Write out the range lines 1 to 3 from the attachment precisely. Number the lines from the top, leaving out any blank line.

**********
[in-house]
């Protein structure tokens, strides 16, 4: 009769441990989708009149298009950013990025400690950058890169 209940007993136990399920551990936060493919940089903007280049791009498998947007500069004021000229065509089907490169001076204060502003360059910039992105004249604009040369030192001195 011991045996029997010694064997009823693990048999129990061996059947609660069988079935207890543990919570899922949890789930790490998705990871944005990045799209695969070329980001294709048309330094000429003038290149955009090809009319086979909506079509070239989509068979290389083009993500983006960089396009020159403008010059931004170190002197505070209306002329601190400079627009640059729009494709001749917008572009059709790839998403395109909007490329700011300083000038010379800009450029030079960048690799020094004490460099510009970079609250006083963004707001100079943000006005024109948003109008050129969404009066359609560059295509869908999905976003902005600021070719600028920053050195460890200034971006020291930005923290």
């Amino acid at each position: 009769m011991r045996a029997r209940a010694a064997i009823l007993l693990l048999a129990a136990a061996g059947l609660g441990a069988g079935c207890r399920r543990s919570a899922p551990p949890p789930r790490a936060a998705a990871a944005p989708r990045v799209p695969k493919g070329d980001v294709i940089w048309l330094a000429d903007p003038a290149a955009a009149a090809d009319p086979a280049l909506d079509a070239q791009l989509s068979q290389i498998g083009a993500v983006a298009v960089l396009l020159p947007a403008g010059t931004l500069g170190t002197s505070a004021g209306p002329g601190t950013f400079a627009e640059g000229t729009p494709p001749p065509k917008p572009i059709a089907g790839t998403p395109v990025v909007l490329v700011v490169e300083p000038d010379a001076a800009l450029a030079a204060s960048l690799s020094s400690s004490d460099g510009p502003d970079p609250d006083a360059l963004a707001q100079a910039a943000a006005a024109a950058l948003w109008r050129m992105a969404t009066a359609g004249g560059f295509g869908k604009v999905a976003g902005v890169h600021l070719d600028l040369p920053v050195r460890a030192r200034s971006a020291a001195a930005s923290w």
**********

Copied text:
[in-house]
């Protein structure tokens, strides 16, 4: 009769441990989708009149298009950013990025400690950058890169 209940007993136990399920551990936060493919940089903007280049791009498998947007500069004021000229065509089907490169001076204060502003360059910039992105004249604009040369030192001195 011991045996029997010694064997009823693990048999129990061996059947609660069988079935207890543990919570899922949890789930790490998705990871944005990045799209695969070329980001294709048309330094000429003038290149955009090809009319086979909506079509070239989509068979290389083009993500983006960089396009020159403008010059931004170190002197505070209306002329601190400079627009640059729009494709001749917008572009059709790839998403395109909007490329700011300083000038010379800009450029030079960048690799020094004490460099510009970079609250006083963004707001100079943000006005024109948003109008050129969404009066359609560059295509869908999905976003902005600021070719600028920053050195460890200034971006020291930005923290």
């Amino acid at each position: 009769m011991r045996a029997r209940a010694a064997i009823l007993l693990l048999a129990a136990a061996g059947l609660g441990a069988g079935c207890r399920r543990s919570a899922p551990p949890p789930r790490a936060a998705a990871a944005p989708r990045v799209p695969k493919g070329d980001v294709i940089w048309l330094a000429d903007p003038a290149a955009a009149a090809d009319p086979a280049l909506d079509a070239q791009l989509s068979q290389i498998g083009a993500v983006a298009v960089l396009l020159p947007a403008g010059t931004l500069g170190t002197s505070a004021g209306p002329g601190t950013f400079a627009e640059g000229t729009p494709p001749p065509k917008p572009i059709a089907g790839t998403p395109v990025v909007l490329v700011v490169e300083p000038d010379a001076a800009l450029a030079a204060s960048l690799s020094s400690s004490d460099g510009p502003d970079p609250d006083a360059l963004a707001q100079a910039a943000a006005a024109a950058l948003w109008r050129m992105a969404t009066a359609g004249g560059f295509g869908k604009v999905a976003g902005v890169h600021l070719d600028l040369p920053v050195r460890a030192r200034s971006a020291a001195a930005s923290w």